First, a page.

Eta Carinae has been a source of mystery and fascination for almost two centuries. This binary star system is located some 7,500 light-years away, in the Carina constellation, and is made up of two enormous stars with 90 and 30 times the mass of our sun.
As the Inquisitr previously reported, Eta Carinae briefly became the second brightest star in the night’s sky in the 1840s, after a massive eruption that also created an hourglass-shaped gas cloud around the double star system, which became known as the Homunculus Nebula (imaged above by NASA’s Hubble Space Telescope).
A new study into the properties of Eta Carinae has revealed that this “superstar,” as NASA calls it, is even more intriguing than previously believed and actually shoots cosmic rays, some of which might even reach our planet.
These cosmic rays are “one of our few direct samples of matter from outside the solar system,” NASA explains, and pack more than one billion electron volts (eV) of energy. However, we can’t know for certain where exactly they’re coming from.
Because they’re electrically charged and they change their course under the influence of magnetic fields, the cosmic rays that reach Earth are difficult to trace back to their origins.
Yet this new study, conducted by scientists at NASA’s Goddard Space Flight Center in Greenbelt, Maryland, and published on July 2 in the journal Nature Astronomy, proves that Eta Carinae is one of the sources that blasts cosmic rays into space and possibly sends some of them our way.
In the video below, NASA details how data from its NuSTAR space telescope uncovered that Eta Carinae, “the most luminous and massive stellar system within 10,000 light-years,” is producing cosmic rays by accelerating particles to incredibly high speeds.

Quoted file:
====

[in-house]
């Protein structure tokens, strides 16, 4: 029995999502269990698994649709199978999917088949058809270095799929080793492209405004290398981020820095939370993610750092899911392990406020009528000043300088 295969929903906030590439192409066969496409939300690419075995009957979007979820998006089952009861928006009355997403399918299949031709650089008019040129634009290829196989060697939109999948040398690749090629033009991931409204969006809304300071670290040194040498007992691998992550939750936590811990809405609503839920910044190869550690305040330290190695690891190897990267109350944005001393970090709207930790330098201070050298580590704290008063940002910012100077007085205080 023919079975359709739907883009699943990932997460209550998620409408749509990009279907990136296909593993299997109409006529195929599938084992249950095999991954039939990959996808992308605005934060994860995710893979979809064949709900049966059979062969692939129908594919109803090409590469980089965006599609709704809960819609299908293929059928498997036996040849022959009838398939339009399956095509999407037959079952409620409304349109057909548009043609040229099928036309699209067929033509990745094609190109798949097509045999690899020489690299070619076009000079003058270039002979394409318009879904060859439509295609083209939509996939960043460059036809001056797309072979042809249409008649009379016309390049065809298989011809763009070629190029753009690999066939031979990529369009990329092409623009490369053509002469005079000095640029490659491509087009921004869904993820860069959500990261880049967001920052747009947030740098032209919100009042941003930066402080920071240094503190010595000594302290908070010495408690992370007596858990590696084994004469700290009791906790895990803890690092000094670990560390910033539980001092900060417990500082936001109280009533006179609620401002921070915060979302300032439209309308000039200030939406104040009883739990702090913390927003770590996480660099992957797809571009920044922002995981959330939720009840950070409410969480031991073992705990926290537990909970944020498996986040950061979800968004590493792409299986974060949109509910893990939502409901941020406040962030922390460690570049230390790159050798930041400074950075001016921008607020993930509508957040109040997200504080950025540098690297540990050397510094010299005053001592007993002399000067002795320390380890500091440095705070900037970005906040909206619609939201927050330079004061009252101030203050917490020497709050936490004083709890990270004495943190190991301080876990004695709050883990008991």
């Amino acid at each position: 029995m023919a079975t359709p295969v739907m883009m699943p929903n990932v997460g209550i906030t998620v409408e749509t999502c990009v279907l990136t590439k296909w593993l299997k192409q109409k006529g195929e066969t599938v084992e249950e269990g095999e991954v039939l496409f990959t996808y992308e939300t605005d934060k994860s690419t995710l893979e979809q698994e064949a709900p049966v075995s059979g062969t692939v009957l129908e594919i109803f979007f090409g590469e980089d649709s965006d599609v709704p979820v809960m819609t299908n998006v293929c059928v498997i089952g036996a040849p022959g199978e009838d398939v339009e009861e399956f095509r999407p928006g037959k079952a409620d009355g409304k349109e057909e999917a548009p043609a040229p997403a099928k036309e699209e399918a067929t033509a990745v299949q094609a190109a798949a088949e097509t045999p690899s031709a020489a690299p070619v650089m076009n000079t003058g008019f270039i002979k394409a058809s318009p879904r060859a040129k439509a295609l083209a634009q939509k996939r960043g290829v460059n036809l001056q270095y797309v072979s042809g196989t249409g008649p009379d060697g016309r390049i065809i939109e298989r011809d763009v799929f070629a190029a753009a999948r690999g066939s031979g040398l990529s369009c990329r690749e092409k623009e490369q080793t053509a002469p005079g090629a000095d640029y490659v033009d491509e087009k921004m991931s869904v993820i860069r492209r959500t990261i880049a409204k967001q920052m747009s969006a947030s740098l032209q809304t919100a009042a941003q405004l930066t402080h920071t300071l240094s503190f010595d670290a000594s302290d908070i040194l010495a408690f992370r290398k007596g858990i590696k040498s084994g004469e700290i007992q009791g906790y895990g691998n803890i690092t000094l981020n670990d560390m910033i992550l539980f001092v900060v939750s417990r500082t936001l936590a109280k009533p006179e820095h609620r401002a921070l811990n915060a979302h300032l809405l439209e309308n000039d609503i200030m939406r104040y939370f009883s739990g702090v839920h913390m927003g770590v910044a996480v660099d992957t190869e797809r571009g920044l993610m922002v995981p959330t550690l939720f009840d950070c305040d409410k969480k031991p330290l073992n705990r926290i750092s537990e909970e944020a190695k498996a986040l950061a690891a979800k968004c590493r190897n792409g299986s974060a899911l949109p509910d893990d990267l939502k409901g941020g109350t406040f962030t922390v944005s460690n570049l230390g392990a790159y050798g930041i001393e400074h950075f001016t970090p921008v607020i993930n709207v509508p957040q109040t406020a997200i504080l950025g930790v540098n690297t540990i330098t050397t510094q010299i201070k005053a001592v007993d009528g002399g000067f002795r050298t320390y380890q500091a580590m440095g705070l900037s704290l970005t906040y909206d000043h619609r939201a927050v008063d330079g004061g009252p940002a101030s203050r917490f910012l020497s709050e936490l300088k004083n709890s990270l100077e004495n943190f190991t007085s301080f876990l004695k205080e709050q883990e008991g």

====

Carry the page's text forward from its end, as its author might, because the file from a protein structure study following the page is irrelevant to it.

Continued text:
“It’s more than a superstar. It’s a cosmic ray gun.”
Here’s how it all goes down.
The massive stars of Eta Carinae orbit each other once every 5.5 years, when they come “unusually close” to one another, at a distance of about 140 million miles (225 million kilometers) — or roughly the same distance between Mars and the sun.
When this happens, their stellar winds — outflows of matter coming off of the two hot stars of Eta Carinae — collide with each other, producing shock waves that accelerate particles close to the speed of light.
Some of these extremely fast particles crash into starlight, which boosts their light’s energy, turning them into X-rays and even gamma rays, reveals the new study.
“Both of Eta Carinae’s stars drive powerful outflows called stellar winds. Where these winds clash changes during the orbital cycle, which produces a periodic signal in low-energy X-rays,” explains study co-author Michael Corcoran, an astrophysicist at Goddard.
According to Corcoran, NASA has been monitoring the low-energy X-rays, or “soft” X-rays, coming from this binary star system for more than 20 years. These X-rays have been observed with both the Fermi Gamma-ray Space Telescope and NuSTAR.
The great advantage of NuSTAR is that it can zero in on high-energy X-rays as well, or “hard” X-rays, which is exactly what it did in the case of Eta Carinae. Over a period of two years, from March 2014 until June 2016, the space telescope scoured the binary star system and detected X-rays above 30,000 eV — an energy three times higher than what you’d expect from normal collisions of stellar winds.
At the same time, Fermi also identified changes in the gamma-ray emissions coming from Eta Carinae. All this points to superfast particles that evolve into cosmic rays after being accelerated by the interaction between stellar winds and colliding with starlight.
Study lead author Kenji Hamaguchi, also from Goddard, chimed in on this revelation.
“We know the blast waves of exploded stars can accelerate cosmic ray particles to speeds comparable to that of light, an incredible energy boost. Similar processes must occur in other extreme environments. Our analysis indicates Eta Carinae is one of them.”